2. Materials and Methods

2.1. Plant Material

A total of 120 cuttings of medium-flowered pot chrysanthemum (Chrysanthemum × grandiflorum Ramat./Kitam.) cv. ‘Nova Lime’ were placed in a a controlled environment growth room in a three-layer shelf system) on 120 × 50 cm shelves lined with felt (Figure 1). The shelves were equipped with a LED Tube (LeuchTek, Ahrensburg, Germany). The lamps emitted light of different colours, i.e., white (cool white—5000 K), blue (460 nm), and as well as combinations of two colours: blue + white (50:50) (400–500 nm), and red + blue (75:25) (460–660 nm). The cuttings were rooted for 2 weeks. They were regularly sprayed with water in order to maintain high humidity. The experiment was completed when most of the cuttings formed roots. During the rooting, the day length was 16 h.
Next, the rooted cuttings were replanted into pots (1 dm3) (5 cuttings per pot) with commercial peat substrate TS1 (pH 6.0). Then, the plants were placed in the same growth room and irradiated with the same light condition with the LED lamps. For 2 weeks, the rooted cuttings were grown in the growth room, where they were illuminated for 16 h a day (from 6 a.m. to 10 p.m.) and pinched off above the fifth leaf. After 7 days, the pinched off parts were sprayed with a retardant daminozide at concentration of 2550 mg∙dm−3. Then, they were illuminated for 10 h (from 6 a.m. to 4 p.m.) for around 3 months to promote flower opening. They were watered every second day.
For different spectra of LED light, the photosynthetic photon flux density (PPFD) was 50 μmol m−2s−1 and was measured by means of Optel phytophotometer FR- 10 (Sonopan, Białystok, Poland). The lighting system was placed at 50 cm distances over the plant in order to adjust the photosynthetic photon flux density (PPFD) to the same value for all treatments.
The air temperature in the growth room was maintained at 20 °C, and the relative humidity was 65–70%. The light spectrum characteristics measured with a spectroradiometer (USB 4000, Ocean Optics Inc., Dunedin, FL, USA) is shown in Figure 2, Figure 3, Figure 4 and Figure 5.

2.2. Experimental Design

The experiment was conducted in a completely srandomised design, where the exposure of the plants to different light colours was analysed, i.e., white light (W), blue light (B), red + blue light (RB), and white + blue light (WB). Rooted chrysanthemum cuttings were set in 4 treatments with 6 pots in each. There were 5 cuttings in each pot. The experiment was conducted at the Marcelin Experimental Station of the Faculty of Agricultural, Horticultural and Bioengineering Poznań University of Life Sciences, Poland, between July and November 2020.
The following morphological traits of the plants were measured: the number of flower buds and flower heads, the diameter of the flower heads, the height of the plants, the number of leaves, the fresh and dry weights of aboveground parts of plants. After the biometric measurements, the plants were dried in a drier 48 h at 60 °C.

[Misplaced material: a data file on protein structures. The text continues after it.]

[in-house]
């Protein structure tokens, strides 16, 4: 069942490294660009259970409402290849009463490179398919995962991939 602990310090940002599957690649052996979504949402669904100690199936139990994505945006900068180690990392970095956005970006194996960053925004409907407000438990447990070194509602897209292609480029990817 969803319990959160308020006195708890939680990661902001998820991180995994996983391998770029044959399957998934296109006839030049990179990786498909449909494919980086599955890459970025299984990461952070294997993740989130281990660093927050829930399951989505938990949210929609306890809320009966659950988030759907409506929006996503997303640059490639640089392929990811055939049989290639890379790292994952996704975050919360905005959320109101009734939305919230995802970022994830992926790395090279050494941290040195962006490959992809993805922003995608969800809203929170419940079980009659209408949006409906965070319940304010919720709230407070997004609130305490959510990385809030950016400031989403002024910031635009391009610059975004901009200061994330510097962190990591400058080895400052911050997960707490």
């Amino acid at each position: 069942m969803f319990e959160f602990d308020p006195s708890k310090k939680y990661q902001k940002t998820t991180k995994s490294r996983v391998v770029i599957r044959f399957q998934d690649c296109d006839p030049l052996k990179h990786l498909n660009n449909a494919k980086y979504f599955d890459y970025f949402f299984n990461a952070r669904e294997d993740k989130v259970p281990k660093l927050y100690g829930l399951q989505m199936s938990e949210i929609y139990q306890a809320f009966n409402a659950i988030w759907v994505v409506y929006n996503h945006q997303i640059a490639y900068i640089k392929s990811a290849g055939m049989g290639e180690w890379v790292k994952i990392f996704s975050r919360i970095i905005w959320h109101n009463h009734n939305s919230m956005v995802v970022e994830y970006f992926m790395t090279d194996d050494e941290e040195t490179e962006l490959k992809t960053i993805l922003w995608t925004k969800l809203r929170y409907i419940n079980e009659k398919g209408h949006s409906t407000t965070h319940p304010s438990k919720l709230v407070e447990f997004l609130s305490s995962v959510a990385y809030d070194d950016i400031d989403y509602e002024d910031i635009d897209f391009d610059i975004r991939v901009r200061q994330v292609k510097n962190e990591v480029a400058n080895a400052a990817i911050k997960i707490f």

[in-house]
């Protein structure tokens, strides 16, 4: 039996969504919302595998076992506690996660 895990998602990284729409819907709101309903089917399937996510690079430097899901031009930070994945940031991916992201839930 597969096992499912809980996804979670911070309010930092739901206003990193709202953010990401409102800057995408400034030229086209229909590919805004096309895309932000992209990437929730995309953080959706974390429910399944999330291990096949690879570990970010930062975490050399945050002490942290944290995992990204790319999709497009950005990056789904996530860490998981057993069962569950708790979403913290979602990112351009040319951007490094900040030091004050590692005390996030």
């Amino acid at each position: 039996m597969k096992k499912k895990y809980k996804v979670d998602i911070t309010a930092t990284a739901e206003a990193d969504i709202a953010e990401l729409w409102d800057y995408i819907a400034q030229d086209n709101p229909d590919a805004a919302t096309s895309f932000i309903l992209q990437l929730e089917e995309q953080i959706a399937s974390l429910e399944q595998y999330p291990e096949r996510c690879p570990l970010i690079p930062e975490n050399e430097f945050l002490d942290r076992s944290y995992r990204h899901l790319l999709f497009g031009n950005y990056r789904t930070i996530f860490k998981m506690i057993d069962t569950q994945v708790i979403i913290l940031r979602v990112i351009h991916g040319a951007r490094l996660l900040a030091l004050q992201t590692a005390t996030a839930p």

The leaf greenness index (SPAD) was measured with an N-Tester apparatus (Yara International ASA, Norway). This measurement is used to determine the intensity of green colour in leaves and consists of the determination of the light absorption coefficient connected with the presence of chlorophyll at a wavelength of 650 nm and absorption by the leaf tissue at a wavelength of 940 nm.

2.3. Statistical Analysis

The results were analysed statistically with one-way analysis of variance and Duncan’s multiple range test at a significance level of α = 0.05.

3. Results

3.1. Cuttings Rooting

The experiment showed that the rooting of the cuttings was influenced by the light colour (Table 1). The parameters were measured before or at the beginning of the rooting process and 2 weeks later, after the cuttings rooted optimally. The exposure of the chrysanthemum cuttings to blue and white lights significantly increased their weight, i.e., from 0.7 and 0.8 g to 3.0 and 2.9 g, respectively. On the other hand, the cuttings exposed to white + blue and red + blue light combinations had the same average weight of 2.7 g.
The length of the cuttings exposed to white, white + blue, and blue lights increased considerably and amounted to 9.1, 9.7, and 9.8 cm, respectively. Regardless of the length of individual cuttings, the exposure to light increased their length by about 2.1–2.6 cm. The smallest increase in the length of the chrysanthemum cuttings was observed under red + blue light—1.7 cm, approximately from 7.4 to 8.7 cm.
The statistical analysis showed that the colour of light also influenced the leaf greenness index (SPAD). Three of the light treatments increased the index after 2 weeks of rooting. The highest SPAD values (51.0) were noted for the cuttings grown under red + blue light. The other two treatments increased the index value as follows: white light—44.4 and white + blue light—47.0.